These United States. A Symposium

Edited by Ernest Gruening. First Series New York. Boni & Liveright. 1923. 8vo. xii+388 pp. $3.00.
E pluribus unum! But, as its title so aptly suggests, the present book deals with the plurality, and leaves us to find the unity for ourselves. Twenty-seven different states of America are here reflected in twenty-seven different states of mind. There are, in fact, twenty-seven different ways of being one of these United States. Some states, like Nevada and South Dakota, are mere areas created by surveyors; others, like Louisiana are colonial provinces; Delaware is a family seal; Tennessee is a triadic molecule; Vermont is a heroic legend; while California is a country, an earth, a paradise! The writers are not less multiple and varied than their themes. Each writer is happily left free to deliver himself after the manner of his own genius, and the result is twenty-seven different ways of appraising America, ranging from the sociological realism of Clement Wood’s Alabama, through the grim irony of Leonard Cline’s Michigan, to the poetic fancy of Basil Thompson’s Louisiana and the rustic humor of Hayden Carruth’s South Dakota. Kansas serves as a text for the wholesome idealism of William Allen White, Wisconsin for the economic collectivism of Zona Gale, and Maryland for the caustic disillusionment of H. L. Mencken.
The most striking difference, characteristic of the book as a whole, is that between the optimists and the pessimists. If we are to judge by these essays, America is sound in ten of its parts, and more or less ailing in seventeen others. The preponderance of pessimism is doubtless due to the fact, remarked by Stuart P. Sherman, that American writers are just at present primarily concerned to avoid anything that might be mistaken for cheerful complacency. This book is written by writers, and its pervading note of discontent is in part, no doubt, an effect of writer’s cramp.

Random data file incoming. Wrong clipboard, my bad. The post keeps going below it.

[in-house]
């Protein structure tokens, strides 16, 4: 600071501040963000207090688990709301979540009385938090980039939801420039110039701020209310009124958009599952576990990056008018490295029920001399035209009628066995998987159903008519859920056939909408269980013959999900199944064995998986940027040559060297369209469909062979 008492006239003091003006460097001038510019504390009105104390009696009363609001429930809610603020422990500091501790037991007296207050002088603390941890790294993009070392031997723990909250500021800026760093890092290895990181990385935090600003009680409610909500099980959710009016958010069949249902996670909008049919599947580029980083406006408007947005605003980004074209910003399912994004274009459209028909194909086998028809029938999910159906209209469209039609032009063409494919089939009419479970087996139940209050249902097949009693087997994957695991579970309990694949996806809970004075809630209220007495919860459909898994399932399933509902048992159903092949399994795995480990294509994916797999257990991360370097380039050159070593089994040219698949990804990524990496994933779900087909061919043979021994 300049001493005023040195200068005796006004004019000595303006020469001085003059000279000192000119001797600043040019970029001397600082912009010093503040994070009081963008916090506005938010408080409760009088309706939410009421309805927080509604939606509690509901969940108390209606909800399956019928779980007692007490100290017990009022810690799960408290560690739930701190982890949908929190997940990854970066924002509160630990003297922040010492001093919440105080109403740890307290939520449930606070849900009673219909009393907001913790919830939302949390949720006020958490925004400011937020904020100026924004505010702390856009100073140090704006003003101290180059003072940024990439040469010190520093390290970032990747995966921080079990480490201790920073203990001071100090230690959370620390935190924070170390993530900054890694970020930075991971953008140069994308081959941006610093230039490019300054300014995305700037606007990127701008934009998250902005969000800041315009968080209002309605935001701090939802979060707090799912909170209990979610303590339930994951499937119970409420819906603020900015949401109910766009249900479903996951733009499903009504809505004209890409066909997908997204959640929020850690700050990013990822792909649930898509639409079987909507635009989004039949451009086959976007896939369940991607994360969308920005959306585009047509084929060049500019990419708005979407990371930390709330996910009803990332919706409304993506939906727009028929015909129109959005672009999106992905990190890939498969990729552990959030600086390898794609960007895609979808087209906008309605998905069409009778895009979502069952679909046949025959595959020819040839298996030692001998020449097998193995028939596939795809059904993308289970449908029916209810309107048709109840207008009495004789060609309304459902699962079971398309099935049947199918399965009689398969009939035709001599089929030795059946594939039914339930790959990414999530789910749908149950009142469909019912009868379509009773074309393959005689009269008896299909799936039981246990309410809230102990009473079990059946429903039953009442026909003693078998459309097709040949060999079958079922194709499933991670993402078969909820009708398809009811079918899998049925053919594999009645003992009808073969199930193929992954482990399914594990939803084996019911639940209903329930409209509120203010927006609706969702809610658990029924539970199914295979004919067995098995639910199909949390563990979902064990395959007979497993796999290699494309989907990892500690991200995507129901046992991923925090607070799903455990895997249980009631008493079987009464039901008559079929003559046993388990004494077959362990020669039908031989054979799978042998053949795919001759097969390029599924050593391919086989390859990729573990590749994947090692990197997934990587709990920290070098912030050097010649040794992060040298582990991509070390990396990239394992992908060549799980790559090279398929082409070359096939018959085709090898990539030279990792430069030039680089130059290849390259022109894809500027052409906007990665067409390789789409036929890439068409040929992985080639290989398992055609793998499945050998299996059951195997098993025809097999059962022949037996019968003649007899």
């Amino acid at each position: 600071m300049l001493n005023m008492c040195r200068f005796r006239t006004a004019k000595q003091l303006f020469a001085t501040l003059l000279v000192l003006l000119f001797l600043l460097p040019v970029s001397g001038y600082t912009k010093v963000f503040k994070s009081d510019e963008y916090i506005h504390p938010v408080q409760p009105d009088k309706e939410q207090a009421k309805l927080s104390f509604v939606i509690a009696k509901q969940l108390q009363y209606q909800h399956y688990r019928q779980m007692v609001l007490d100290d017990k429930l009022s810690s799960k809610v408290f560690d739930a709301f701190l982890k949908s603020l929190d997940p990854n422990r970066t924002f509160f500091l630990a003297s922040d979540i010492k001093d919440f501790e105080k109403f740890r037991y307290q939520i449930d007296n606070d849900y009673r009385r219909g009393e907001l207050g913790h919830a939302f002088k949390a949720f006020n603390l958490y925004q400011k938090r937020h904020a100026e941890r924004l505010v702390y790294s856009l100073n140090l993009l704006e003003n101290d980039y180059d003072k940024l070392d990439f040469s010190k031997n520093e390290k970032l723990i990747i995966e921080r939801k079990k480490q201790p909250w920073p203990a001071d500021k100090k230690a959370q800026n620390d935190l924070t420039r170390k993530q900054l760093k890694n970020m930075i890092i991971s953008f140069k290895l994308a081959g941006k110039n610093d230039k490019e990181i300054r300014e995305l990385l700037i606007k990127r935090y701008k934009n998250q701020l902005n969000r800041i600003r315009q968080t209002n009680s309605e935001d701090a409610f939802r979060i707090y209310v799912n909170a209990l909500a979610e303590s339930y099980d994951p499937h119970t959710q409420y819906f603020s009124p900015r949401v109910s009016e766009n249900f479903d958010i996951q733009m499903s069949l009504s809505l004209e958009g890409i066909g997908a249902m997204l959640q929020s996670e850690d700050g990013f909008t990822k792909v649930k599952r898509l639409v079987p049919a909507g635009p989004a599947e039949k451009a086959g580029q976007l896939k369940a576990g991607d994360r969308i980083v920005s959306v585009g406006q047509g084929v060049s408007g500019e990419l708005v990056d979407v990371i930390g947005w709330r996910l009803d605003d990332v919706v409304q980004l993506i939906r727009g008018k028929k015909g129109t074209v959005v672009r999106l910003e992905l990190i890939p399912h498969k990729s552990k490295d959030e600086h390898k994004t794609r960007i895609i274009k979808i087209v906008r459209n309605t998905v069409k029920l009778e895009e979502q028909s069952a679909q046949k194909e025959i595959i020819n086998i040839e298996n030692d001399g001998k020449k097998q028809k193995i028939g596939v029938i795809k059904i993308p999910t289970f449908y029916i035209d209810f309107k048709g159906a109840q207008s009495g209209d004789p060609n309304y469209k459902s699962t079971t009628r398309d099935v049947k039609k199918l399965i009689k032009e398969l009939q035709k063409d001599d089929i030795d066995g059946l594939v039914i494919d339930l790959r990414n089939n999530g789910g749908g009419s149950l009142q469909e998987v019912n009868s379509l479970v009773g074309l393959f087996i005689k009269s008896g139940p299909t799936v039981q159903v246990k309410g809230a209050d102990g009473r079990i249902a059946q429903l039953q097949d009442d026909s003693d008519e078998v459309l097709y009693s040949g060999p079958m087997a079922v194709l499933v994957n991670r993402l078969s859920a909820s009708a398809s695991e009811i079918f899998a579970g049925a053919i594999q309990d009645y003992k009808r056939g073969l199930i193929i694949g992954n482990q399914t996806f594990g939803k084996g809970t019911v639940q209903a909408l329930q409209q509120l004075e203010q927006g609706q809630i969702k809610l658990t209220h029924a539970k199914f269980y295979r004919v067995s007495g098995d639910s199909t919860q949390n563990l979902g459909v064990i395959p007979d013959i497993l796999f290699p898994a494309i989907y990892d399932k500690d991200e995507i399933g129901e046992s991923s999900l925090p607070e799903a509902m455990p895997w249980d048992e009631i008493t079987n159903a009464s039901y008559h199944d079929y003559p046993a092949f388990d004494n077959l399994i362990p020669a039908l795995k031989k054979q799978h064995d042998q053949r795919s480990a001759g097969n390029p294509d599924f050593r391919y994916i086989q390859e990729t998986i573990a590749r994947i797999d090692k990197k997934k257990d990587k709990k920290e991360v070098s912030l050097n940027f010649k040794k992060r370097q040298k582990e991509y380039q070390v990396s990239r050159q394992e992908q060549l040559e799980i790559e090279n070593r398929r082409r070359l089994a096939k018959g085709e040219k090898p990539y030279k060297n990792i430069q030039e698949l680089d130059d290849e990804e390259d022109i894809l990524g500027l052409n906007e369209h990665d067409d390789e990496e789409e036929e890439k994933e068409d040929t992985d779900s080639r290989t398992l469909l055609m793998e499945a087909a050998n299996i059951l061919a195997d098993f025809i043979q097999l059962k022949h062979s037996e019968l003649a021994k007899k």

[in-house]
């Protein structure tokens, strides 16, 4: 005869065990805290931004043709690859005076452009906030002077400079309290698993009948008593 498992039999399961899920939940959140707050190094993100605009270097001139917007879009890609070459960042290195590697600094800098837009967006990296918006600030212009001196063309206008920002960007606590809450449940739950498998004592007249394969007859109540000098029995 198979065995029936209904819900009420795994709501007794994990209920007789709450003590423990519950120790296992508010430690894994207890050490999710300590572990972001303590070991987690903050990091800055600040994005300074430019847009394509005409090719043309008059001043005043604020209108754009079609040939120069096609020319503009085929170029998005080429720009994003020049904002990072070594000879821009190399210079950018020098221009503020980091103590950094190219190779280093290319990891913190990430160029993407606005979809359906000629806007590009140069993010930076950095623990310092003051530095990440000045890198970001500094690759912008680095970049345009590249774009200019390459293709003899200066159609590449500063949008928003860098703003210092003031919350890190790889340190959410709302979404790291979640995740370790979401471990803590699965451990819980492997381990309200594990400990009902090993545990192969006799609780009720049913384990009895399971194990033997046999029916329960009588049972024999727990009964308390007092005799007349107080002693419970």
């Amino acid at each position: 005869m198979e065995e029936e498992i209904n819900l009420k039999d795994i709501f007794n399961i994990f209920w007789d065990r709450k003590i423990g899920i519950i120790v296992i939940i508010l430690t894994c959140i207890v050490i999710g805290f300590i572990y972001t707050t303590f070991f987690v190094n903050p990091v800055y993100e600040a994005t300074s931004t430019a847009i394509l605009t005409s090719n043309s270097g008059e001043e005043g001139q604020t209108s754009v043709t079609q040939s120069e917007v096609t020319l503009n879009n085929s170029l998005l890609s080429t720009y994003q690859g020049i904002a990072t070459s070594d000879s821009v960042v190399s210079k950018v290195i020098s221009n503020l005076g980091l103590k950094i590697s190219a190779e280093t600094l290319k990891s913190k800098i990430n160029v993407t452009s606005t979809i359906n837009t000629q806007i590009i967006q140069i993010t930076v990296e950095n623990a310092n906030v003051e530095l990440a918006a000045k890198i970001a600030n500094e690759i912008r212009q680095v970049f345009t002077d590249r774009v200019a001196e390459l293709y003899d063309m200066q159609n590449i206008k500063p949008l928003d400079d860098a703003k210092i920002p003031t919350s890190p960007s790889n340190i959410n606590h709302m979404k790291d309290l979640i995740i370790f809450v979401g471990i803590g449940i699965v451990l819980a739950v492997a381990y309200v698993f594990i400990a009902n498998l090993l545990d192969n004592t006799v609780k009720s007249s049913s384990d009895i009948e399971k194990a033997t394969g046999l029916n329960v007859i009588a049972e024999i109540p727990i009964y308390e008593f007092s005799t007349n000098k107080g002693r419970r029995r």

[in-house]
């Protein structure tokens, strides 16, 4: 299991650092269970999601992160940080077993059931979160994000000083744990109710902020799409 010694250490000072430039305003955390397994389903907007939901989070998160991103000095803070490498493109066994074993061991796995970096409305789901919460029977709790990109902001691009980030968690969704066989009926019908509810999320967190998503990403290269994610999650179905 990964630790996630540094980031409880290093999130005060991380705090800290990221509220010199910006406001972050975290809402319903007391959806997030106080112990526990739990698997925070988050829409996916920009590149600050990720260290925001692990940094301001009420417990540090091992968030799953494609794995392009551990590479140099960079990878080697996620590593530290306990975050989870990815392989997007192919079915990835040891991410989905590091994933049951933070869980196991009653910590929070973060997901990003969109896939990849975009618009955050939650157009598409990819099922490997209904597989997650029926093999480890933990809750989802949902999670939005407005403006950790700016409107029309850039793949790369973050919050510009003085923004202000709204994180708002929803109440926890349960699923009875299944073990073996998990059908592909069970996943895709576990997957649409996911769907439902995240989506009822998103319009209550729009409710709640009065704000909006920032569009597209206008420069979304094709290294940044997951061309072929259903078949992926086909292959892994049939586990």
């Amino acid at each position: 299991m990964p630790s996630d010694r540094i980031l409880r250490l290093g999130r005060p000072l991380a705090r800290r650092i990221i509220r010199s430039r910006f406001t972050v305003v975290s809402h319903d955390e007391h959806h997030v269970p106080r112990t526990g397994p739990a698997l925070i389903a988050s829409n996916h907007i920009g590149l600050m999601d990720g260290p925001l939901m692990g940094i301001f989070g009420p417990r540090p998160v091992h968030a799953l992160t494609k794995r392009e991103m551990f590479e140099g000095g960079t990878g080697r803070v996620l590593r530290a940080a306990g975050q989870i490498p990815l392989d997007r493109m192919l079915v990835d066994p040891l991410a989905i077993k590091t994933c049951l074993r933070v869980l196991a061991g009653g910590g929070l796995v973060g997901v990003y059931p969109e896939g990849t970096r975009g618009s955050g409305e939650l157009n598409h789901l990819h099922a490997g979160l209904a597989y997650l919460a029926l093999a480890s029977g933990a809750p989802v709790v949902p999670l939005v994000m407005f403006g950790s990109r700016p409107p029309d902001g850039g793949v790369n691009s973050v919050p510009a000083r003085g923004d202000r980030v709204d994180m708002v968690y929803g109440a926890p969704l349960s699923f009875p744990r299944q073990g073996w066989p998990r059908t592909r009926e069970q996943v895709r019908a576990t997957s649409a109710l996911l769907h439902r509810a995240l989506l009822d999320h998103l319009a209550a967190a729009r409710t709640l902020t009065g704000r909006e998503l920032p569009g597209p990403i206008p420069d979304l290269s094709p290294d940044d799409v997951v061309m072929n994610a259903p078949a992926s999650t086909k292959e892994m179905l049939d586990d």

Politically and economically, too, these are for the most part advanced thinkers, with a sinister rather than a dexterous east of mind. Discounting these personal considerations, there remain two broad principles which divide the cheerful from the gloomy states. In the first place the cheerful states are the agricultural states, such as Kansas, Utah, Maine, Vermont, and South Dakota; while the gloomy states are the industrialized states, such as New Jersey, Ohio, Michigan, Massachusetts, and Pennsylvania. This first principle is, however, crossed by a second, which throws into the gloomy block all of these Southern stales, whether agricultural or industrial, in which race-hatred, illiteracy and superstition have sprung from the heritage of slavery.
The picture is thus dark and bright in spots — more dark than bright. There is, furthermore, a sombre tone given to the whole by the quality of modernity and sameness which overspreads both the romance of the past and the individuality of the present. In every corner of these United States there is a coating of the same superficial Americanism. In Maine, for all its forests and sea coasts, one finds ‘the Saturday Evening Post, the Hearst newspapers, the cinema reels, and the Hart Schaffner & Marx clothes.’ In South Dakota, ‘Frank Bear Running, Charles Kills First, and John Brown Wolf’ come to town in an old Ford car, steal the engine out of a new Ford car, and are pursued across the plains by ‘Sheriff Bender’ in his Pierce Arrow. In short, in so far as there is any universal Americanism in this book at all, it is the Americanism of Babbitt, of Rotary Clubs, realtors, interchangeable parts, quantity production, and salesmanship.
Hence the unconscious moral of this book is that one should look for America not in the superficial vulgarity in which Americans resemble one another, but in our multiple origins, our colorful legend of conquest and adventure, in our incongruities and our sturdy provincialisms. If we seem for the moment to be poor in that which we have in common, we are rich in our differences. One cannot read this book without reflecting that this is an amazingly interesting nation. What we seem to lack is the power to find ourselves interesting. The value of such a book lies not in its self-criticism, though this is doubtless wholesome enough when it stops short of cynicism and despair; but rather in its accidental revelation of our own inexhaustible natural human and spiritual resources.